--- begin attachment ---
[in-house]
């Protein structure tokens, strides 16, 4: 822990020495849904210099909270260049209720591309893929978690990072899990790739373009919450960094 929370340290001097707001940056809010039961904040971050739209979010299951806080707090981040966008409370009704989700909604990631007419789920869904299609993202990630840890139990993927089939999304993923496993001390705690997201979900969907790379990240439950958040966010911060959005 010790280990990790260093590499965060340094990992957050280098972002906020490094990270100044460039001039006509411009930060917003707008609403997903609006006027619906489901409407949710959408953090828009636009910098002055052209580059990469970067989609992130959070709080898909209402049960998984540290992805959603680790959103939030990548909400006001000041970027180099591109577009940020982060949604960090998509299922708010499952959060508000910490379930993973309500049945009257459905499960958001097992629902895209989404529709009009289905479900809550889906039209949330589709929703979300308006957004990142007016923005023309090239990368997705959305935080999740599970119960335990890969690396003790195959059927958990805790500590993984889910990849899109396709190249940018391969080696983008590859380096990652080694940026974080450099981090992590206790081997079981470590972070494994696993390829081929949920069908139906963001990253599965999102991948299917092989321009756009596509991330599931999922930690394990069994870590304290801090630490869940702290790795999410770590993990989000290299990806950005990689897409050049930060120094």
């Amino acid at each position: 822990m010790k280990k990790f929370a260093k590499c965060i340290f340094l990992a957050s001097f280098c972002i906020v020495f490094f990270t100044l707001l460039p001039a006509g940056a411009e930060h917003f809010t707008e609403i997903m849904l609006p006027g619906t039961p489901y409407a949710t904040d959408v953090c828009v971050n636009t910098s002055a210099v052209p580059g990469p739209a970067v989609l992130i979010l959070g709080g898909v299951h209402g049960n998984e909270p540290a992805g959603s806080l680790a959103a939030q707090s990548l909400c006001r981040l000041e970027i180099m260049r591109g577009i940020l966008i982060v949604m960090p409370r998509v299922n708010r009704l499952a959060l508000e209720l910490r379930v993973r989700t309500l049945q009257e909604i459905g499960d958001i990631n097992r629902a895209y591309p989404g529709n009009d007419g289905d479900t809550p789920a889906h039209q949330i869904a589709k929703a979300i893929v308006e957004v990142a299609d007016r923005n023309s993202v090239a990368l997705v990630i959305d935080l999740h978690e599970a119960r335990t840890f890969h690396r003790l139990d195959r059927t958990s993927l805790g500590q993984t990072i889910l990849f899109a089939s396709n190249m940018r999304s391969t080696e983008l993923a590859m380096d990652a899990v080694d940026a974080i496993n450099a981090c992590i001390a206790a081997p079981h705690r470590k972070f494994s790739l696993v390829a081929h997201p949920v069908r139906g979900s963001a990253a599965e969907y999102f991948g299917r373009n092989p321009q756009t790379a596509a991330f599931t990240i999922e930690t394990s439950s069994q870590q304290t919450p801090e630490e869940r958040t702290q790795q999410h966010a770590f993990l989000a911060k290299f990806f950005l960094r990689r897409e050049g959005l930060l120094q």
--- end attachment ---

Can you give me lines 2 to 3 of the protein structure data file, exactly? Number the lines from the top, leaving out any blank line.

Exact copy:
């Protein structure tokens, strides 16, 4: 822990020495849904210099909270260049209720591309893929978690990072899990790739373009919450960094 929370340290001097707001940056809010039961904040971050739209979010299951806080707090981040966008409370009704989700909604990631007419789920869904299609993202990630840890139990993927089939999304993923496993001390705690997201979900969907790379990240439950958040966010911060959005 010790280990990790260093590499965060340094990992957050280098972002906020490094990270100044460039001039006509411009930060917003707008609403997903609006006027619906489901409407949710959408953090828009636009910098002055052209580059990469970067989609992130959070709080898909209402049960998984540290992805959603680790959103939030990548909400006001000041970027180099591109577009940020982060949604960090998509299922708010499952959060508000910490379930993973309500049945009257459905499960958001097992629902895209989404529709009009289905479900809550889906039209949330589709929703979300308006957004990142007016923005023309090239990368997705959305935080999740599970119960335990890969690396003790195959059927958990805790500590993984889910990849899109396709190249940018391969080696983008590859380096990652080694940026974080450099981090992590206790081997079981470590972070494994696993390829081929949920069908139906963001990253599965999102991948299917092989321009756009596509991330599931999922930690394990069994870590304290801090630490869940702290790795999410770590993990989000290299990806950005990689897409050049930060120094």
């Amino acid at each position: 822990m010790k280990k990790f929370a260093k590499c965060i340290f340094l990992a957050s001097f280098c972002i906020v020495f490094f990270t100044l707001l460039p001039a006509g940056a411009e930060h917003f809010t707008e609403i997903m849904l609006p006027g619906t039961p489901y409407a949710t904040d959408v953090c828009v971050n636009t910098s002055a210099v052209p580059g990469p739209a970067v989609l992130i979010l959070g709080g898909v299951h209402g049960n998984e909270p540290a992805g959603s806080l680790a959103a939030q707090s990548l909400c006001r981040l000041e970027i180099m260049r591109g577009i940020l966008i982060v949604m960090p409370r998509v299922n708010r009704l499952a959060l508000e209720l910490r379930v993973r989700t309500l049945q009257e909604i459905g499960d958001i990631n097992r629902a895209y591309p989404g529709n009009d007419g289905d479900t809550p789920a889906h039209q949330i869904a589709k929703a979300i893929v308006e957004v990142a299609d007016r923005n023309s993202v090239a990368l997705v990630i959305d935080l999740h978690e599970a119960r335990t840890f890969h690396r003790l139990d195959r059927t958990s993927l805790g500590q993984t990072i889910l990849f899109a089939s396709n190249m940018r999304s391969t080696e983008l993923a590859m380096d990652a899990v080694d940026a974080i496993n450099a981090c992590i001390a206790a081997p079981h705690r470590k972070f494994s790739l696993v390829a081929h997201p949920v069908r139906g979900s963001a990253a599965e969907y999102f991948g299917r373009n092989p321009q756009t790379a596509a991330f599931t990240i999922e930690t394990s439950s069994q870590q304290t919450p801090e630490e869940r958040t702290q790795q999410h966010a770590f993990l989000a911060k290299f990806f950005l960094r990689r897409e050049g959005l930060l120094q």